In today’s business world, information is as valuable as cash. In fact, industrial espionage costs U.S. businesses more than $250 billion each year. This has organizations scrambling to shore up their defenses against all manner of outside attacks. At the same time, companies of all sizes may be neglecting one of the most important perpetrators of intellectual property (IP) theft: their employees.
In order to assess this often underrated threat, Symantec asked forensic psychologists Eric D. Shaw and Harley V. Stock to examine various factors leading to insider IP theft. While most research is put into the development of technology-based security measures, their white paper focuses on the behavioral and environmental issues that can lead to theft of corporate data.
Who Is the Typical IP Thief, and What Are They Stealing?
The average data thief is 1) a current employee; 2) male; and 3) 37 years old, on average. They serve mainly in technical positions such as programmer, engineer or scientist.
In about half the cases the employee stole trade secrets, followed by business information such as billing information or price lists. In other cases source code or proprietary software was taken, as well as customer information or business plans. Of particular note is the fact that in 75 percent of cases the thief had authorized access to the data they stole, making it more difficult to solve the problem simply by strengthening security measures.
The thefts typically occur during working hours at the work site. About two-thirds of the time, the IP thief has already secured other employment, and in some cases has already given notice to the employer.
The $250 Billion Question: Why?
What CISOs want to know is, why are they stealing IP to begin with? Research shows that there is no simple answer. Part of it seems to stem from personality traits that may predispose certain people to theft. When combined with the proper motive and opportunity, this potential transitions into action. Outside stresses such as family or financial troubles also appear to contribute to thefts.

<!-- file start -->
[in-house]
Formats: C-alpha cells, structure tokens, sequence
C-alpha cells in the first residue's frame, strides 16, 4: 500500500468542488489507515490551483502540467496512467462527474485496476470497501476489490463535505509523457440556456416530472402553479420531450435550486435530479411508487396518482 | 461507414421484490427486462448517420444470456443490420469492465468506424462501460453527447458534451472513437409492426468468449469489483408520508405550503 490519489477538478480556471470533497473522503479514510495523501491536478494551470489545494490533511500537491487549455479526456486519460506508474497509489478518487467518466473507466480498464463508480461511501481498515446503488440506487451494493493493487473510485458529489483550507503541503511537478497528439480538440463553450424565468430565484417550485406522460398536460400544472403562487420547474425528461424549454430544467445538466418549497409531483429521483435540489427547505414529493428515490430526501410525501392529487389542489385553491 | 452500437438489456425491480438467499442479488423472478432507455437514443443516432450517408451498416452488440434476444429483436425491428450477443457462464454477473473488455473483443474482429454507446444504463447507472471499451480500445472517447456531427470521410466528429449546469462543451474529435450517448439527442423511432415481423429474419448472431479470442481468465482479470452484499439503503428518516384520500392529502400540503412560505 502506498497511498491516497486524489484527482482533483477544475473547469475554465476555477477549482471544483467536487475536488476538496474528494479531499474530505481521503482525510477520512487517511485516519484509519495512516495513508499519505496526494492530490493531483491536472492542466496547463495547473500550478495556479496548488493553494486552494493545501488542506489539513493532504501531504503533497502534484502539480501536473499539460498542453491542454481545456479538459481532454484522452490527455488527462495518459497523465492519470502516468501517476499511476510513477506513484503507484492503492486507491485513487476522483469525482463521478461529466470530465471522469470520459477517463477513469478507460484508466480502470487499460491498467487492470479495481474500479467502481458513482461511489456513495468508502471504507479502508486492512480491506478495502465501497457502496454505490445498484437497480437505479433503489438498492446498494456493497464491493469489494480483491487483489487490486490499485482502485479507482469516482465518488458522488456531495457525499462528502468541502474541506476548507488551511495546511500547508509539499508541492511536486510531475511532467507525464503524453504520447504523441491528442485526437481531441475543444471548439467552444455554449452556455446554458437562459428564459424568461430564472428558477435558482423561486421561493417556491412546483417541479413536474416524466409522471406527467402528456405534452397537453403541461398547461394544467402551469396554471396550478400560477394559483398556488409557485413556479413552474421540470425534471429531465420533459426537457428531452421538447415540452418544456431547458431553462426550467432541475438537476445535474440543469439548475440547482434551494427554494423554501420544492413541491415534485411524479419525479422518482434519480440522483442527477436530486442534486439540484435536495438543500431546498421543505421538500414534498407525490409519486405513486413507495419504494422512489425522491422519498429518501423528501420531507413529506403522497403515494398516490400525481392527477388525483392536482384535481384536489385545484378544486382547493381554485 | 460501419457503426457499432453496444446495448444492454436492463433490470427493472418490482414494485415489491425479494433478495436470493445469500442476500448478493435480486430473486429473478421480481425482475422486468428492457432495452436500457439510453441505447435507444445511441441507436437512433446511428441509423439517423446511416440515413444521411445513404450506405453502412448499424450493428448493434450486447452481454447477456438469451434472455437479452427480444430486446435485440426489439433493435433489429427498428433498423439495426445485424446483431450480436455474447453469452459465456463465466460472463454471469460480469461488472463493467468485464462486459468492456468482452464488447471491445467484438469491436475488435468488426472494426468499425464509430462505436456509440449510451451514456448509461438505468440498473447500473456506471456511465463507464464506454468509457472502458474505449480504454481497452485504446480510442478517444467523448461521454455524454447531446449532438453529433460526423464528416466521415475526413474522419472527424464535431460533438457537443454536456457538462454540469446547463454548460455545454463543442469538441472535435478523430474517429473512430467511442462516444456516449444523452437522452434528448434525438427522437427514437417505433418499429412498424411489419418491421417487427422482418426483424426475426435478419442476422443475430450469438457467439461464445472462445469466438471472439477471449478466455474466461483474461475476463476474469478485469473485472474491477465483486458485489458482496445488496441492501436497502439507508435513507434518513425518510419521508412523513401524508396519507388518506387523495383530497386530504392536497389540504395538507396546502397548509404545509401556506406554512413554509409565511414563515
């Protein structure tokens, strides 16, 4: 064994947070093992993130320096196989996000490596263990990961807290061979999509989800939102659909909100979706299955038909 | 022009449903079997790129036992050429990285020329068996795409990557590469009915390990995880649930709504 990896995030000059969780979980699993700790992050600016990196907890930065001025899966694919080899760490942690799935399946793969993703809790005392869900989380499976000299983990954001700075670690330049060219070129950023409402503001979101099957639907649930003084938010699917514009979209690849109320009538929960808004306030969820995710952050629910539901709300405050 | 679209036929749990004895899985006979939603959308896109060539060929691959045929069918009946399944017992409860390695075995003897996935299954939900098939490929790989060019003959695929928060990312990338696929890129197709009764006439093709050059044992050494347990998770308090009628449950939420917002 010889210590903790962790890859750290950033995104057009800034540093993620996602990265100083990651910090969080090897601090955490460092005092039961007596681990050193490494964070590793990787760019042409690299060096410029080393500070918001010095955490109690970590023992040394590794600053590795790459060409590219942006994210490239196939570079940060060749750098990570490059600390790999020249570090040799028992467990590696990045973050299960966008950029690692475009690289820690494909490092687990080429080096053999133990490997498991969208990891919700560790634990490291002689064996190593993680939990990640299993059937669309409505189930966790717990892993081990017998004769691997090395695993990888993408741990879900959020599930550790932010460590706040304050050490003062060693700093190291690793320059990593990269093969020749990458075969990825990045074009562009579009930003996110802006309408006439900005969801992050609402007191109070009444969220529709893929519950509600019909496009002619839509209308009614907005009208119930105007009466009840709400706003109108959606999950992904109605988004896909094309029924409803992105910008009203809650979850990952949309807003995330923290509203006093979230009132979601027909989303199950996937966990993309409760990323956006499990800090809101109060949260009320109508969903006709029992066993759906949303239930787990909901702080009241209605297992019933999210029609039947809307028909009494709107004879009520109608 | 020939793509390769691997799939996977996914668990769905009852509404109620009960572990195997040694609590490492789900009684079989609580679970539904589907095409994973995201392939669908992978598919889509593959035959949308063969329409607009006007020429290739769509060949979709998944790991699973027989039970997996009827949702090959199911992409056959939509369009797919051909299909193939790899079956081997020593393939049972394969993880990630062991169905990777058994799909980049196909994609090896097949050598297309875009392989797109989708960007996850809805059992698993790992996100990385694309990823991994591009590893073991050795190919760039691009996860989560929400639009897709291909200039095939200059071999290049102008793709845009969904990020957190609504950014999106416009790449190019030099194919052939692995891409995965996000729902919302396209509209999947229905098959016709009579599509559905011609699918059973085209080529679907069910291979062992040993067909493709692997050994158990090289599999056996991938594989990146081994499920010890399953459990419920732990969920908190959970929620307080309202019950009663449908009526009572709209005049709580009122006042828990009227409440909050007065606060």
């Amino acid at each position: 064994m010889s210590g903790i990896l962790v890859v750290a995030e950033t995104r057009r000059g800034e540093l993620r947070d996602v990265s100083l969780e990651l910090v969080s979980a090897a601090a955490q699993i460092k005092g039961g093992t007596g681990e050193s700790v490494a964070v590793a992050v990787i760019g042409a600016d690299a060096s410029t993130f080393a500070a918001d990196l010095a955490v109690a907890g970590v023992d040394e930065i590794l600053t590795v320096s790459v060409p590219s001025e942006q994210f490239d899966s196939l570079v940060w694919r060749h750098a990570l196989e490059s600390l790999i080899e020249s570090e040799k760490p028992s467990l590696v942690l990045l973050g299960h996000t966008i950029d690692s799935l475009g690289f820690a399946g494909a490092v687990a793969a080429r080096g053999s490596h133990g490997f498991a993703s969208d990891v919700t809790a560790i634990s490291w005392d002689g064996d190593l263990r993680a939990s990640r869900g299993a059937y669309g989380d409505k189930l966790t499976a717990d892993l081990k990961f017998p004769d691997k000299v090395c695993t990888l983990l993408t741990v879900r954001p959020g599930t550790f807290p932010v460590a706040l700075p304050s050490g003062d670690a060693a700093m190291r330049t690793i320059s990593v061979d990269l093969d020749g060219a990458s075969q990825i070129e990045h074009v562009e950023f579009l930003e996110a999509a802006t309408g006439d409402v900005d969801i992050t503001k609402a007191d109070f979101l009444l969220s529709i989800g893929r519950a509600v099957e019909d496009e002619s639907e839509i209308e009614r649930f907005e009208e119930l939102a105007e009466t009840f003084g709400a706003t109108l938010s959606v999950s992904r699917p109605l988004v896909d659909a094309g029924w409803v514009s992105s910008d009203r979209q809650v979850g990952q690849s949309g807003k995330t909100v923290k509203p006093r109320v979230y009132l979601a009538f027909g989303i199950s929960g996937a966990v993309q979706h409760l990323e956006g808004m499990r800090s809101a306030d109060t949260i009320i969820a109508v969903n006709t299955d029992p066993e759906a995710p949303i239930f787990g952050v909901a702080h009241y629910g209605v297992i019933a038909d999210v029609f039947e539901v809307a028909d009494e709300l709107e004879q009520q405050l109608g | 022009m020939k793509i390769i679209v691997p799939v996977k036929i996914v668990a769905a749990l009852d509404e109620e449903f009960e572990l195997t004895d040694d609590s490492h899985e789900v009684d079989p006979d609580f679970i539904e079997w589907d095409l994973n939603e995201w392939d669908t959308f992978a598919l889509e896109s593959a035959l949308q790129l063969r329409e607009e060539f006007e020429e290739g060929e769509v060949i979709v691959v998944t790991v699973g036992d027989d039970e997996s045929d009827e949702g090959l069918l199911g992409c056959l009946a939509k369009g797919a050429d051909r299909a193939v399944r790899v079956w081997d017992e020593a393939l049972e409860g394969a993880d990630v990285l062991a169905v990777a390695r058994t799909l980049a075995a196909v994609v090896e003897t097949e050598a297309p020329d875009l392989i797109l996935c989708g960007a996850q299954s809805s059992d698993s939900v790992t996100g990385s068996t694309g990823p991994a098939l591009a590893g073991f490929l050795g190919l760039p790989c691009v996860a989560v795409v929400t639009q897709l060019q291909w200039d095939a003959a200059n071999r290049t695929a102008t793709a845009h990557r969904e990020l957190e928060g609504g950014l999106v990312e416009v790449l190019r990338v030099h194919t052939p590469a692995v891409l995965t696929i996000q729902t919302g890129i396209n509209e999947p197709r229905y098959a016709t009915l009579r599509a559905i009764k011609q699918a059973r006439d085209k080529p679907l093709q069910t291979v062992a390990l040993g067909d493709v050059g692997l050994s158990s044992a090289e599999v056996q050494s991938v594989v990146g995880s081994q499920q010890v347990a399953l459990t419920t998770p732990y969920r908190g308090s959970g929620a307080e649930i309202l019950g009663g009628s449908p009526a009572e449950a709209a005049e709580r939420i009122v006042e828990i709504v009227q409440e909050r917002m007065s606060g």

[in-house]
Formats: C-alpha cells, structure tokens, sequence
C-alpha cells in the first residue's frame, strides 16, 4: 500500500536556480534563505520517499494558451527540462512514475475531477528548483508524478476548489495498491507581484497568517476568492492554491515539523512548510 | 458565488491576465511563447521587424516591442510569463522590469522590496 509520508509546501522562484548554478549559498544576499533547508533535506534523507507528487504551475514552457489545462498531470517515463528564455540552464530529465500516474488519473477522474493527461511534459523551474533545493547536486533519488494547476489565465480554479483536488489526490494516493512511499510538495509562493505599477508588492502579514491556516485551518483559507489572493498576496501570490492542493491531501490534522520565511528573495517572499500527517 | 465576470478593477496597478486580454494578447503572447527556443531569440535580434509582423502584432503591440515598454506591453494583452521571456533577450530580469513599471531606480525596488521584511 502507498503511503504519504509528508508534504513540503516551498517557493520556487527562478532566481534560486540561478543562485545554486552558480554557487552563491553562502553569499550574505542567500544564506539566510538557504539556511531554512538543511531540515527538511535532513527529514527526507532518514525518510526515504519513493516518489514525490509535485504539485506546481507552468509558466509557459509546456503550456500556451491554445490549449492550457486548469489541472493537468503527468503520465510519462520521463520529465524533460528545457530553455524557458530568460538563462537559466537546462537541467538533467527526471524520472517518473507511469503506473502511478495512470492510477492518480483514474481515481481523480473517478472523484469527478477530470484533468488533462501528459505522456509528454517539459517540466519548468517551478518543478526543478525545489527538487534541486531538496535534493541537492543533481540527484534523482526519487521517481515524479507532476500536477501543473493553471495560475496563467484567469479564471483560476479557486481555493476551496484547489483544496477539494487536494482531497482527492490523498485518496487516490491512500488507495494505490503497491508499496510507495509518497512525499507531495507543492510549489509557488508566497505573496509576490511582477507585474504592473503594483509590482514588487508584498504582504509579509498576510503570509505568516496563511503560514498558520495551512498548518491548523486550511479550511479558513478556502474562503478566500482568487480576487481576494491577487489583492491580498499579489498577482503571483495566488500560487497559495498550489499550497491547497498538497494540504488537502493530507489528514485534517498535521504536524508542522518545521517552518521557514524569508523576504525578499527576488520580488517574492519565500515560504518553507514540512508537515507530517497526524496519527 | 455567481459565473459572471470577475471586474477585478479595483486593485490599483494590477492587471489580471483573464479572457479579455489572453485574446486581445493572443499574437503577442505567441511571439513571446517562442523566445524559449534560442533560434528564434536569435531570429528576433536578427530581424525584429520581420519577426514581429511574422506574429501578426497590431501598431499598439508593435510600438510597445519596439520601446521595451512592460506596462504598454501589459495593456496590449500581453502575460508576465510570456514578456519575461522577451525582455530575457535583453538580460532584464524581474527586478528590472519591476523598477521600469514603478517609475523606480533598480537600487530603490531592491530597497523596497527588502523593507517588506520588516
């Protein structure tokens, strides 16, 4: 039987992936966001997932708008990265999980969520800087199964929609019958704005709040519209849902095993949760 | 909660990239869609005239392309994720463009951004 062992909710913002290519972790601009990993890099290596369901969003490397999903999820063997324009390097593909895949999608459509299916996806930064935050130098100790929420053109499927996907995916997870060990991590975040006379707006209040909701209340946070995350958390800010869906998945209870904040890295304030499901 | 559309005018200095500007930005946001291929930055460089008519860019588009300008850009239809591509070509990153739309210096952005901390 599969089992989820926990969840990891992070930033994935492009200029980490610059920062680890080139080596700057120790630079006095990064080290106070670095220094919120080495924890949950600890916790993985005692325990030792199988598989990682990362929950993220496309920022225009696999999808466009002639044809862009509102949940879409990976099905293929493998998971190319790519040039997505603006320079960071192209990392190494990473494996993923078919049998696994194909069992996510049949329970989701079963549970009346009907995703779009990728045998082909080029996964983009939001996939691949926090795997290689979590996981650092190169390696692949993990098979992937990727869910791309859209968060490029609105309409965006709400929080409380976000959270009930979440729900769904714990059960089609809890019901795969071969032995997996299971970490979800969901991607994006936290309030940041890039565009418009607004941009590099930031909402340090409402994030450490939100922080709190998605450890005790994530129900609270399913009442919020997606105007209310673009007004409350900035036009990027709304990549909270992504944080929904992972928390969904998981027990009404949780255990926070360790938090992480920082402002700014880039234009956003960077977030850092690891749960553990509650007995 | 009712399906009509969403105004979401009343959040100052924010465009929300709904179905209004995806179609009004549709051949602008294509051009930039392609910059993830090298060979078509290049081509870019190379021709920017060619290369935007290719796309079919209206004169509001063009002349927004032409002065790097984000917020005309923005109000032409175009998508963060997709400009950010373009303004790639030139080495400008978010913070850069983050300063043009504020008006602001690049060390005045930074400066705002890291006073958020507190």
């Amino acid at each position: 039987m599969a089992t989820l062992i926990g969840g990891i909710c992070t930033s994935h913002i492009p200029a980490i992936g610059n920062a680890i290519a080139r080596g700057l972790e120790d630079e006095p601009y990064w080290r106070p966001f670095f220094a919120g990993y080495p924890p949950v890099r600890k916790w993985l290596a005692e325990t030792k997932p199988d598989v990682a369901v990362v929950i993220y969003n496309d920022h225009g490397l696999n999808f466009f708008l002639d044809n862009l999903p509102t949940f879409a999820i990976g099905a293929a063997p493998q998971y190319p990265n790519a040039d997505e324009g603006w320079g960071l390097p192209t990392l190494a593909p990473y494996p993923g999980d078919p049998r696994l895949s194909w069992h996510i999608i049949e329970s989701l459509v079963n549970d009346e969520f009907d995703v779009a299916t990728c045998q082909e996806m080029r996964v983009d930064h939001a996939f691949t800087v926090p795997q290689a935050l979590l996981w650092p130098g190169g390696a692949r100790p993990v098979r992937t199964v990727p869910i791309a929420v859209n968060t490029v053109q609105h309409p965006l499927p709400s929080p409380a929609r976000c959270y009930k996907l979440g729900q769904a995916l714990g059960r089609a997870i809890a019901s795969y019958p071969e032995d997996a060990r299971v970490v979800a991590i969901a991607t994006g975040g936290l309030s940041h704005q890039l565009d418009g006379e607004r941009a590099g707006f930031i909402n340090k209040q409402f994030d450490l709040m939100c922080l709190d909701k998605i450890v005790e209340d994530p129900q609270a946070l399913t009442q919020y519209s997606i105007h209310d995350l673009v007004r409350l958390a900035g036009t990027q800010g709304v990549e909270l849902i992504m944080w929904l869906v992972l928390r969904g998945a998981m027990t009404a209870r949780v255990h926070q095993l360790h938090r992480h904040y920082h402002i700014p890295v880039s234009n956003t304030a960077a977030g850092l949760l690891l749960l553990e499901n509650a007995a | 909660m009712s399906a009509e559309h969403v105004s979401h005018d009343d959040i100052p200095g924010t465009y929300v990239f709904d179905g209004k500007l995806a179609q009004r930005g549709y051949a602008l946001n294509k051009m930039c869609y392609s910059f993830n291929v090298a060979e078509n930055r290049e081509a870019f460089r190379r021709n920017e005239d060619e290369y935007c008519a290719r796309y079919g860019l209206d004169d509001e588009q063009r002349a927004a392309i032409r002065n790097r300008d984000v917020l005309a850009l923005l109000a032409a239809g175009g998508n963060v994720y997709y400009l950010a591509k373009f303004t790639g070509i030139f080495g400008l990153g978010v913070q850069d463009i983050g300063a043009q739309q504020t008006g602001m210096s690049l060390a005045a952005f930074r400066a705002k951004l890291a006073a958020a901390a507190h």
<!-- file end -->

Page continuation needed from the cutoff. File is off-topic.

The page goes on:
The research identifies two archetypical IP thieves with differing motivations and attitudes:
- The entitled, disgruntled thief: This employee was at least partially involved in developing the information he stole, and has become unsatisfied with his position or the company. In some cases this led him to feel he was entitled to take the information with him as he left the job. In other cases, he may have intended to use the information to further his career. About a month before leaving, he would copy the information using his authorized access, using it to either get or perform at his new job. He rationalized his actions by convincing himself that other employees were doing the same, or that the company would be unable to trace the theft back to him.
- The Machiavellian leader: The primary motivation of this thief is ambition. He has specific plans to use the information, either selling it to another organization or using it to develop a new, competing product. Unlike the disgruntled employee, he plans the theft carefully, perhaps even creating a new business and recruiting fellow employees to assist in the theft. He may have begun to steal the information more than a month before leaving the company and is less likely to show outward signs of dissatisfaction or impulsive behavior.
In the full report, Dr.'s Shaw and Stock go on to delve deeply into the psychology of these individuals and what leads them to commit these thefts. It discusses how the thefts were detected, what might indicate risk of this behavior in an employee, and how the potential becomes intent. This paper is essential reading for executives looking to keep their intellectual property safe.
The full report can be downloaded here http://bit.ly/tw7s1n